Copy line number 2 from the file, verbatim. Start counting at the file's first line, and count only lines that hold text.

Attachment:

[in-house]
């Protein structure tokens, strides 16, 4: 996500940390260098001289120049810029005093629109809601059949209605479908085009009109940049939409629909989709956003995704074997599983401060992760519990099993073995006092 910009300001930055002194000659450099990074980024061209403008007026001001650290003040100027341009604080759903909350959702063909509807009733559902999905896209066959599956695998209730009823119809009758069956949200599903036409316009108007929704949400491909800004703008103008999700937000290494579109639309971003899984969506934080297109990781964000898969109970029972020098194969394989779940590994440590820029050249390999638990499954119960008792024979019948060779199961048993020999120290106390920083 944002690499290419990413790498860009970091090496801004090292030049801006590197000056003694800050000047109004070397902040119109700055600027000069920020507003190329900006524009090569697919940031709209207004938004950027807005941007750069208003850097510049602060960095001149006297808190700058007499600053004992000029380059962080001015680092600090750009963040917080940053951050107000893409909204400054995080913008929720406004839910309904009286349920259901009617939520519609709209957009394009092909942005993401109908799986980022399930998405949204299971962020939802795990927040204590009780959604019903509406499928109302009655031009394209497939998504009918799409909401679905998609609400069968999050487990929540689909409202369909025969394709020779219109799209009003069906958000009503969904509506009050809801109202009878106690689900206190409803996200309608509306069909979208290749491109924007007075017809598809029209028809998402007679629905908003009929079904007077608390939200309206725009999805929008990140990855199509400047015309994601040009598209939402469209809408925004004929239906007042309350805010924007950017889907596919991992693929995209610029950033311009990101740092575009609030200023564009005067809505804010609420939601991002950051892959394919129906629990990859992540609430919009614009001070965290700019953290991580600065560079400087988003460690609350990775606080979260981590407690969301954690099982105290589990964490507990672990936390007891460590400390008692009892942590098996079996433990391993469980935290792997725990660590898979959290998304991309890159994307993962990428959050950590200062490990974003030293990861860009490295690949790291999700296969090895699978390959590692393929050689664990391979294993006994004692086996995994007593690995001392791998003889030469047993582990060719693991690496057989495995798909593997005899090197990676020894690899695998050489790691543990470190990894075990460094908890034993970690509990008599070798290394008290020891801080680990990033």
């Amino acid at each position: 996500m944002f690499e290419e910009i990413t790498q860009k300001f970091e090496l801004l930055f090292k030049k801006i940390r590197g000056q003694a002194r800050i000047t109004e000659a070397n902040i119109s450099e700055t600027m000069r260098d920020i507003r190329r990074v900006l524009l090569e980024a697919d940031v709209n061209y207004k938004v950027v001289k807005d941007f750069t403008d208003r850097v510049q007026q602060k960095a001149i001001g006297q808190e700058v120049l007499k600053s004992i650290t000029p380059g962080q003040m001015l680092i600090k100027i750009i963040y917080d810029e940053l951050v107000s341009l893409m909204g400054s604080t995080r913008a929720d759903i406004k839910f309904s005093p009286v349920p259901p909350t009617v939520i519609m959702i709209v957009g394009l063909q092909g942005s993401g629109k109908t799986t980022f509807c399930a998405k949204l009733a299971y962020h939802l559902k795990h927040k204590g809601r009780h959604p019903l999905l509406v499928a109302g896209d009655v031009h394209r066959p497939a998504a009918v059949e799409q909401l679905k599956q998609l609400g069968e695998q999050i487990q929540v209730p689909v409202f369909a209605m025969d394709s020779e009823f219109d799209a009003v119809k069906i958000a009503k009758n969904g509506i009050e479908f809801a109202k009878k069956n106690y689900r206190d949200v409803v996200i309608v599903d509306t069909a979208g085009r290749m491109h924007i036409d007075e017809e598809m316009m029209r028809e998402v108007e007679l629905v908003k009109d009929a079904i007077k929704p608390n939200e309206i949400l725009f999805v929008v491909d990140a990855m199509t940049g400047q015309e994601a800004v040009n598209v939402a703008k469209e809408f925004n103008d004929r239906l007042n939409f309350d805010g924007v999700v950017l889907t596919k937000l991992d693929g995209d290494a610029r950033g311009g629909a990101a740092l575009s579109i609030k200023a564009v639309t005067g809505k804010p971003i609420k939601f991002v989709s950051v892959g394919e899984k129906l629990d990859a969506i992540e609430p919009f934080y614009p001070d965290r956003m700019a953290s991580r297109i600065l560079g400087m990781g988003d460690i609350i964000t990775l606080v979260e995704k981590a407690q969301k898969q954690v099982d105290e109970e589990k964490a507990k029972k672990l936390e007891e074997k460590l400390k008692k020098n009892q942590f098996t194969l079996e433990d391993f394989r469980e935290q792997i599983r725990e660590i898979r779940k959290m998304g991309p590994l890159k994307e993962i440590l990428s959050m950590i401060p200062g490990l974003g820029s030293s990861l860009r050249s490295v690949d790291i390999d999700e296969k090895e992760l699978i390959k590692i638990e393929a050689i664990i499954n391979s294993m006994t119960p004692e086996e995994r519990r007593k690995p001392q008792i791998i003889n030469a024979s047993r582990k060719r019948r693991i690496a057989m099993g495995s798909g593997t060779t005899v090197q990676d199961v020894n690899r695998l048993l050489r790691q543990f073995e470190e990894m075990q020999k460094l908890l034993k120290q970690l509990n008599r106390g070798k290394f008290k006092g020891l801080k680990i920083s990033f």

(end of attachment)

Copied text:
């Protein structure tokens, strides 16, 4: 996500940390260098001289120049810029005093629109809601059949209605479908085009009109940049939409629909989709956003995704074997599983401060992760519990099993073995006092 910009300001930055002194000659450099990074980024061209403008007026001001650290003040100027341009604080759903909350959702063909509807009733559902999905896209066959599956695998209730009823119809009758069956949200599903036409316009108007929704949400491909800004703008103008999700937000290494579109639309971003899984969506934080297109990781964000898969109970029972020098194969394989779940590994440590820029050249390999638990499954119960008792024979019948060779199961048993020999120290106390920083 944002690499290419990413790498860009970091090496801004090292030049801006590197000056003694800050000047109004070397902040119109700055600027000069920020507003190329900006524009090569697919940031709209207004938004950027807005941007750069208003850097510049602060960095001149006297808190700058007499600053004992000029380059962080001015680092600090750009963040917080940053951050107000893409909204400054995080913008929720406004839910309904009286349920259901009617939520519609709209957009394009092909942005993401109908799986980022399930998405949204299971962020939802795990927040204590009780959604019903509406499928109302009655031009394209497939998504009918799409909401679905998609609400069968999050487990929540689909409202369909025969394709020779219109799209009003069906958000009503969904509506009050809801109202009878106690689900206190409803996200309608509306069909979208290749491109924007007075017809598809029209028809998402007679629905908003009929079904007077608390939200309206725009999805929008990140990855199509400047015309994601040009598209939402469209809408925004004929239906007042309350805010924007950017889907596919991992693929995209610029950033311009990101740092575009609030200023564009005067809505804010609420939601991002950051892959394919129906629990990859992540609430919009614009001070965290700019953290991580600065560079400087988003460690609350990775606080979260981590407690969301954690099982105290589990964490507990672990936390007891460590400390008692009892942590098996079996433990391993469980935290792997725990660590898979959290998304991309890159994307993962990428959050950590200062490990974003030293990861860009490295690949790291999700296969090895699978390959590692393929050689664990391979294993006994004692086996995994007593690995001392791998003889030469047993582990060719693991690496057989495995798909593997005899090197990676020894690899695998050489790691543990470190990894075990460094908890034993970690509990008599070798290394008290020891801080680990990033």